Three Insider Tips for Writing a Strong Federal Resume

From the Managing Editor’s Desk:

1. Be concise. A decade ago, a federal resume could easily be 8, 10, or 12 pages long. Today, more and more federal agencies are moving toward more concise resumes. In fact, we recommend to all of our clients that they keep the resume within five pages. This can be a challenge because you still need to address everything the job announcement calls for, and you still need to focus on the last decade or so. Still, limiting yourself to five pages forces you to do so in a more concise and reader-friendly way.

2. Avoid listing overly personal information. Obviously, you will need to list your name, address, email, phone numbers—that’s not what we mean by “overly” personal information. However, religious and political affiliations, family status, country club memberships, and hobbies have no in a federal resume.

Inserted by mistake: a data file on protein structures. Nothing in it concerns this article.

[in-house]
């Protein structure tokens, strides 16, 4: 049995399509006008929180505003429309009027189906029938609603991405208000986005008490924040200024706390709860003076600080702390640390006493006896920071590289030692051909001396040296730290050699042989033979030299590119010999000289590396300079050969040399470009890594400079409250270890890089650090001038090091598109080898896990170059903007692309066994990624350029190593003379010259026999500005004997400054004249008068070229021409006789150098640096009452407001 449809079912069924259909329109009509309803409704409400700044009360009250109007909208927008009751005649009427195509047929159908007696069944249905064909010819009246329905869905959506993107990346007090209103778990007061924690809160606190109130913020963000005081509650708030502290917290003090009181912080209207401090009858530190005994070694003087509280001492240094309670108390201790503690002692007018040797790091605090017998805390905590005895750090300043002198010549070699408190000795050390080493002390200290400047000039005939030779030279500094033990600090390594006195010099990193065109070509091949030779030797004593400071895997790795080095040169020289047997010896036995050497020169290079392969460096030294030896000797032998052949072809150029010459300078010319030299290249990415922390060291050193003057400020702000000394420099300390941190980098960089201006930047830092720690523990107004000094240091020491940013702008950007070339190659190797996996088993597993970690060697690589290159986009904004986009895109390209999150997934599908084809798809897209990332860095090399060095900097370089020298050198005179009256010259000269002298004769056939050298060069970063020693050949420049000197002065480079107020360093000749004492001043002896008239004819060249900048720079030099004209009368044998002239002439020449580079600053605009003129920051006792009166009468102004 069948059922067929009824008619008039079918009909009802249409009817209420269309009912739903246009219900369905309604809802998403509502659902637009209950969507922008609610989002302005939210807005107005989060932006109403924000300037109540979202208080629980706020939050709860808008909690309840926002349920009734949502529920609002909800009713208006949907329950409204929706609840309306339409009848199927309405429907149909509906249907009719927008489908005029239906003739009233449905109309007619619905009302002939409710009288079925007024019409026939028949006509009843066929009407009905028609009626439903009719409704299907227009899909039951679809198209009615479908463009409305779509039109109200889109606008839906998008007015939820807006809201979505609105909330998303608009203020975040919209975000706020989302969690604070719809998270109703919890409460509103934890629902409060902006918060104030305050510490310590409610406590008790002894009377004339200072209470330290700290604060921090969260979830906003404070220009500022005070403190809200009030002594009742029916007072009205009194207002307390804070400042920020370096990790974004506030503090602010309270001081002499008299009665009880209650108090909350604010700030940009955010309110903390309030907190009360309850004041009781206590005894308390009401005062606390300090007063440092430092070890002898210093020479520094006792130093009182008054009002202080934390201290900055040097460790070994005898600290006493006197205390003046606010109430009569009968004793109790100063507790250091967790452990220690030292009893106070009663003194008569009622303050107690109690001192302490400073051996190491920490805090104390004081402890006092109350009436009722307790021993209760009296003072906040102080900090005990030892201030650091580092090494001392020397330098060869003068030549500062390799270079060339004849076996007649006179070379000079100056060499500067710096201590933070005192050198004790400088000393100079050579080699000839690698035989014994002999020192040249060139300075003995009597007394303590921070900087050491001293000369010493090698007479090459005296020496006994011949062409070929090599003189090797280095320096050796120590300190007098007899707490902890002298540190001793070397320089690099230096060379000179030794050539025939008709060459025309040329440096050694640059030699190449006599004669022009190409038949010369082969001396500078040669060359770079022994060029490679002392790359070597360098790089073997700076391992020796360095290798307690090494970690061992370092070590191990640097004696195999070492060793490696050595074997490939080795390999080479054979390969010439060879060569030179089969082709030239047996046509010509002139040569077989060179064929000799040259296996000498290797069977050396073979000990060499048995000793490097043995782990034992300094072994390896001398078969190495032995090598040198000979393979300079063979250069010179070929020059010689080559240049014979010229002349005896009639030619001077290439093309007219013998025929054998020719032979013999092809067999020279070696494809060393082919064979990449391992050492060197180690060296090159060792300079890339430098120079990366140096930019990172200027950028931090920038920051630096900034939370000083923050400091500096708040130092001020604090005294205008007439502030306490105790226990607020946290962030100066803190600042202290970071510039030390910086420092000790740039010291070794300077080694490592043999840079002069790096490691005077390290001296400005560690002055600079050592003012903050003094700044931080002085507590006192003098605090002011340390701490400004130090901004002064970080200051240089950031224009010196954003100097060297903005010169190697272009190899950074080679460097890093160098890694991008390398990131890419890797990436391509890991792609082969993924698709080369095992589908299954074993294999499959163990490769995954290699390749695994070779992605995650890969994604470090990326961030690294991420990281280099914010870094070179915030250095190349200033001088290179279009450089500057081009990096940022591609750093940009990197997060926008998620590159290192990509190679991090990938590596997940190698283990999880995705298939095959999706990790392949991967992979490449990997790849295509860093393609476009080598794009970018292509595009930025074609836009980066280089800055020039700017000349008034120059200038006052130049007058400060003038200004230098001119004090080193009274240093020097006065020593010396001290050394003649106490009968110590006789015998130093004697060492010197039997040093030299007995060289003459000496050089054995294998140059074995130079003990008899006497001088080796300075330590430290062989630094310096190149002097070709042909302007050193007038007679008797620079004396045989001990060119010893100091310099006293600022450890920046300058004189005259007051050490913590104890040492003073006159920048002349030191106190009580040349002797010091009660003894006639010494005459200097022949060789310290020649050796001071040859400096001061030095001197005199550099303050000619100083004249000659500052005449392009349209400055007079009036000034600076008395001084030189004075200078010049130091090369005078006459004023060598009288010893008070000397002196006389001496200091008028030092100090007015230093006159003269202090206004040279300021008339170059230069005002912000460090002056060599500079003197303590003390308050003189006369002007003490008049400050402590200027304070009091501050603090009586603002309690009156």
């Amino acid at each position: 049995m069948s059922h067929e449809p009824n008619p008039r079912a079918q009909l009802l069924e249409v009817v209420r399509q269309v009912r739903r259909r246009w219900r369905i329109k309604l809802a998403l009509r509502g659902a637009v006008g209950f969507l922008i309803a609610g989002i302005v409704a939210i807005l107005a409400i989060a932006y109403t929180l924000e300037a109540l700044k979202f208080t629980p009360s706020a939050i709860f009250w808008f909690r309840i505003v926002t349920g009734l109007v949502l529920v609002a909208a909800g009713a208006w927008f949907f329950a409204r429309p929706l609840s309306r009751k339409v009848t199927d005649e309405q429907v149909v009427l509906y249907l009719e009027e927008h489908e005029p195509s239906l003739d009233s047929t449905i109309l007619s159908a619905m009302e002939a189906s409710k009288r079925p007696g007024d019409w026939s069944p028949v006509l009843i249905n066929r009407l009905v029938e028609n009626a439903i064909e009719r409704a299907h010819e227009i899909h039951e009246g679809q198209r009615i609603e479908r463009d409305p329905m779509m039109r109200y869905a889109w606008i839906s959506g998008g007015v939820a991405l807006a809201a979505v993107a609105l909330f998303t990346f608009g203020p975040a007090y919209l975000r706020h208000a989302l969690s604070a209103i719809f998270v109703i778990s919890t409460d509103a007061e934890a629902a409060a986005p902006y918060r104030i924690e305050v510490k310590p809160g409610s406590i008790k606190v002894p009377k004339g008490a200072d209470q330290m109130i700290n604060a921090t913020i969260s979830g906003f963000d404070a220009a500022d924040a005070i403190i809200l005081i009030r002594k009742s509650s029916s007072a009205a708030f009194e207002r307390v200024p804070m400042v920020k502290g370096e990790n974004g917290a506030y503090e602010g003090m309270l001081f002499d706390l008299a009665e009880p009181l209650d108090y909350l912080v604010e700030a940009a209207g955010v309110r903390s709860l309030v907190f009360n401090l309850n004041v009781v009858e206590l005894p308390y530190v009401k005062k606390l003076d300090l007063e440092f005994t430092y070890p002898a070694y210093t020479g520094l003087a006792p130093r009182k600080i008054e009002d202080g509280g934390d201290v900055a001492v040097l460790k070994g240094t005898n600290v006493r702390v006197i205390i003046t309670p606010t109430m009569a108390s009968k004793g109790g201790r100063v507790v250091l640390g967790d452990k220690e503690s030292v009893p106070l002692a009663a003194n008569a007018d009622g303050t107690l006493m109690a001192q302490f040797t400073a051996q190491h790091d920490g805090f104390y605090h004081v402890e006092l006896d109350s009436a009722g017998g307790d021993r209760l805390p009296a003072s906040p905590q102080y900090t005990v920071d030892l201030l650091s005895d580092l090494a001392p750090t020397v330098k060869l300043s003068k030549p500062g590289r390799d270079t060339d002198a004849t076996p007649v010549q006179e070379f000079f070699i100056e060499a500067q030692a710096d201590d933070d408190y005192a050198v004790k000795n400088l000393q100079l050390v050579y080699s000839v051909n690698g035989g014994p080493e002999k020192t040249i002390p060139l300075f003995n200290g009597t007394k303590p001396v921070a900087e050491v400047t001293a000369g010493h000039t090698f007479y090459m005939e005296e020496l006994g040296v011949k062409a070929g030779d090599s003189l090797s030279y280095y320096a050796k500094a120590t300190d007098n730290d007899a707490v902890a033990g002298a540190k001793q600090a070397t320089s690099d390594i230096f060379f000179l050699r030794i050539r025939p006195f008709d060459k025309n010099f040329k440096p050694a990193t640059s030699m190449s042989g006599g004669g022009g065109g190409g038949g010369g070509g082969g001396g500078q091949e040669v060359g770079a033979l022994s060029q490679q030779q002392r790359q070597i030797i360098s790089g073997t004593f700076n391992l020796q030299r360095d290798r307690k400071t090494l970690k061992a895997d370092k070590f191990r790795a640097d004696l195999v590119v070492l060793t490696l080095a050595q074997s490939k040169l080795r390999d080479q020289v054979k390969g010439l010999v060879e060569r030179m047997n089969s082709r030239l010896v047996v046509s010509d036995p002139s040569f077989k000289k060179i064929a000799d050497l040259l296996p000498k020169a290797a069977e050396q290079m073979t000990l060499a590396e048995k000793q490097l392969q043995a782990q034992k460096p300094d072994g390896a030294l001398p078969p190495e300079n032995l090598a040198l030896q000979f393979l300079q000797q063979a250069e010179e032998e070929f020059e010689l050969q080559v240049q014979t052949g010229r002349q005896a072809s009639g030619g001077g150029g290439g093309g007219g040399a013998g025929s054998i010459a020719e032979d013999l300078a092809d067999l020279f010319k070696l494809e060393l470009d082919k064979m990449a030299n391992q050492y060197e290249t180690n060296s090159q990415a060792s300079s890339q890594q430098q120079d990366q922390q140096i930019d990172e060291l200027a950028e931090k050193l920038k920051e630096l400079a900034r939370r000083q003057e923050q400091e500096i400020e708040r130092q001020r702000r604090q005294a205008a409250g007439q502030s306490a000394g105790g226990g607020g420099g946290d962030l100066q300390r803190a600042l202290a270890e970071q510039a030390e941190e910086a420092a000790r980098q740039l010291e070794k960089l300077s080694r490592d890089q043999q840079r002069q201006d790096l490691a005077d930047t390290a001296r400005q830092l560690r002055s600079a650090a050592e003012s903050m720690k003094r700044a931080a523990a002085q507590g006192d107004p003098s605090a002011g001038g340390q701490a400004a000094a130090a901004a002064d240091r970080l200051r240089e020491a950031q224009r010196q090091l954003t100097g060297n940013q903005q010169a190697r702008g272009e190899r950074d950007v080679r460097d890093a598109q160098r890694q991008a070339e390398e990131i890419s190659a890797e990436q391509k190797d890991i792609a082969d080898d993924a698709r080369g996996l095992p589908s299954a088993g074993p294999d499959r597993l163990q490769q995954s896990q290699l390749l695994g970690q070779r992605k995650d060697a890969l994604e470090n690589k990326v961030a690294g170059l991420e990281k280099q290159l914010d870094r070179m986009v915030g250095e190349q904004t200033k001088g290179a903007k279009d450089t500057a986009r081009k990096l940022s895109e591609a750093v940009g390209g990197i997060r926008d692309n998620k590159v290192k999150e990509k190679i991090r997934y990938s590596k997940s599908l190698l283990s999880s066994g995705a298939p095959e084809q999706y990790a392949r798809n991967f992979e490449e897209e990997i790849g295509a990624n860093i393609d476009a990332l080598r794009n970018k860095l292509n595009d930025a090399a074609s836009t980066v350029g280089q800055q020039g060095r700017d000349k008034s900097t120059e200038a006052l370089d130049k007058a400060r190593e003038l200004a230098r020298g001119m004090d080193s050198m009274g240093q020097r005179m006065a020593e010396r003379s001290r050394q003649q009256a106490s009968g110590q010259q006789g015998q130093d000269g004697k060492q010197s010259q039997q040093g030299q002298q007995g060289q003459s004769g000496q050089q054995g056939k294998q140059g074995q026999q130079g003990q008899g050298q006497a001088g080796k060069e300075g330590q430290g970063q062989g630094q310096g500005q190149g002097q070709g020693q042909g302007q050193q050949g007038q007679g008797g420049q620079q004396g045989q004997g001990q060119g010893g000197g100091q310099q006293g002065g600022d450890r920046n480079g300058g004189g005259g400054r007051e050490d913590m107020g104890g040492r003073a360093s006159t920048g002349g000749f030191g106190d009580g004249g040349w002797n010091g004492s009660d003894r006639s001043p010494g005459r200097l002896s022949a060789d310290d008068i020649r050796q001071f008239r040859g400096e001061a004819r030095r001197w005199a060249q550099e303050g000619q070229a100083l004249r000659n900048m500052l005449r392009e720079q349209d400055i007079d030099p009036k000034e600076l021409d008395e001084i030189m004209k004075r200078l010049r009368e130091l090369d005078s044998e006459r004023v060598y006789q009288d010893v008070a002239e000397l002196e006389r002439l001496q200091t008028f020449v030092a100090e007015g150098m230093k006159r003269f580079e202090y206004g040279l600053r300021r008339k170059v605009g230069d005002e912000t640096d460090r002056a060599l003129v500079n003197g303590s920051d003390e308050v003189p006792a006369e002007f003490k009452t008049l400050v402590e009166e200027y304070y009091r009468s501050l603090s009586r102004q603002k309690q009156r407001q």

3. Emphasize relevant and quantifiable accomplishments. Don’t just list verbiage from your position descriptions or overarching duties. While some basic job description is appropriate, your resume should be accomplishment-driven, and you should utilize the Challenge-Context-Action-Result (CCAR) format. Every bullet or sentence has the potential to include some or all of these components, and the most important ones are actions and results.

Hiring managers may receive dozens of application packages and typically, only a few of the top applicants will even be interviewed. Your resume is the first part of your materials that will be reviewed, so use the tips above to ensure it is comprehensive, compelling, and relevant all at the same time.

As always, we are here to help if you’d like expert coaching and writing support.


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